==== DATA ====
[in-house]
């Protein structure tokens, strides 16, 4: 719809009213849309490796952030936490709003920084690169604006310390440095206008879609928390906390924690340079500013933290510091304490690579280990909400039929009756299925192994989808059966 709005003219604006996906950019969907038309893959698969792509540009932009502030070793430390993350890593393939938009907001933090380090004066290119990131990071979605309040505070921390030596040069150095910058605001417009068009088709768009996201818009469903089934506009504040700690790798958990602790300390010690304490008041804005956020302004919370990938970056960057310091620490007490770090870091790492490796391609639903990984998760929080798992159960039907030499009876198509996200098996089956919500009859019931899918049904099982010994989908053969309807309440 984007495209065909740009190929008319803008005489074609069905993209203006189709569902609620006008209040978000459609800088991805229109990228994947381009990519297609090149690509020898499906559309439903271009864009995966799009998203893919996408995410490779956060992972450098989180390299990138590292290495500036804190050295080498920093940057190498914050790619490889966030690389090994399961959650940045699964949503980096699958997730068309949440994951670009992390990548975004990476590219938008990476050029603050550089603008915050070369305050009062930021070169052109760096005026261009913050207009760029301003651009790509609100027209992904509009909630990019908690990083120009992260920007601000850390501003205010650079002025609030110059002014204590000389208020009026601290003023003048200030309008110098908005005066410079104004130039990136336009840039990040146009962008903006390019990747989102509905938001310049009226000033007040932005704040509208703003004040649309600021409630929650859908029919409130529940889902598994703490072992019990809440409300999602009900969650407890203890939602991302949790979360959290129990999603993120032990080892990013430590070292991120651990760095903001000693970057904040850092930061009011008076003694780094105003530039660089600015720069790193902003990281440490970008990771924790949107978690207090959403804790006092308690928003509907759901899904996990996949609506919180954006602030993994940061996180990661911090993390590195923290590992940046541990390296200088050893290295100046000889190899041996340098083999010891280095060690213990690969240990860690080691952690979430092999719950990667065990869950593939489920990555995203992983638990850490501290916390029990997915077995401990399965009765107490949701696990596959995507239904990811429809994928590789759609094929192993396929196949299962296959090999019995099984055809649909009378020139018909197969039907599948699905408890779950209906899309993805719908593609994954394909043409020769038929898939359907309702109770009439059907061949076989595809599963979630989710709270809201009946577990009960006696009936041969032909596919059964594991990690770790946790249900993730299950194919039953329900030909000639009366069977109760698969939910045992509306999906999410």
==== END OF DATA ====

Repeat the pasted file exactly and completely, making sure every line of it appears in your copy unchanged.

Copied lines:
[in-house]
């Protein structure tokens, strides 16, 4: 719809009213849309490796952030936490709003920084690169604006310390440095206008879609928390906390924690340079500013933290510091304490690579280990909400039929009756299925192994989808059966 709005003219604006996906950019969907038309893959698969792509540009932009502030070793430390993350890593393939938009907001933090380090004066290119990131990071979605309040505070921390030596040069150095910058605001417009068009088709768009996201818009469903089934506009504040700690790798958990602790300390010690304490008041804005956020302004919370990938970056960057310091620490007490770090870091790492490796391609639903990984998760929080798992159960039907030499009876198509996200098996089956919500009859019931899918049904099982010994989908053969309807309440 984007495209065909740009190929008319803008005489074609069905993209203006189709569902609620006008209040978000459609800088991805229109990228994947381009990519297609090149690509020898499906559309439903271009864009995966799009998203893919996408995410490779956060992972450098989180390299990138590292290495500036804190050295080498920093940057190498914050790619490889966030690389090994399961959650940045699964949503980096699958997730068309949440994951670009992390990548975004990476590219938008990476050029603050550089603008915050070369305050009062930021070169052109760096005026261009913050207009760029301003651009790509609100027209992904509009909630990019908690990083120009992260920007601000850390501003205010650079002025609030110059002014204590000389208020009026601290003023003048200030309008110098908005005066410079104004130039990136336009840039990040146009962008903006390019990747989102509905938001310049009226000033007040932005704040509208703003004040649309600021409630929650859908029919409130529940889902598994703490072992019990809440409300999602009900969650407890203890939602991302949790979360959290129990999603993120032990080892990013430590070292991120651990760095903001000693970057904040850092930061009011008076003694780094105003530039660089600015720069790193902003990281440490970008990771924790949107978690207090959403804790006092308690928003509907759901899904996990996949609506919180954006602030993994940061996180990661911090993390590195923290590992940046541990390296200088050893290295100046000889190899041996340098083999010891280095060690213990690969240990860690080691952690979430092999719950990667065990869950593939489920990555995203992983638990850490501290916390029990997915077995401990399965009765107490949701696990596959995507239904990811429809994928590789759609094929192993396929196949299962296959090999019995099984055809649909009378020139018909197969039907599948699905408890779950209906899309993805719908593609994954394909043409020769038929898939359907309702109770009439059907061949076989595809599963979630989710709270809201009946577990009960006696009936041969032909596919059964594991990690770790946790249900993730299950194919039953329900030909000639009366069977109760698969939910045992509306999906999410």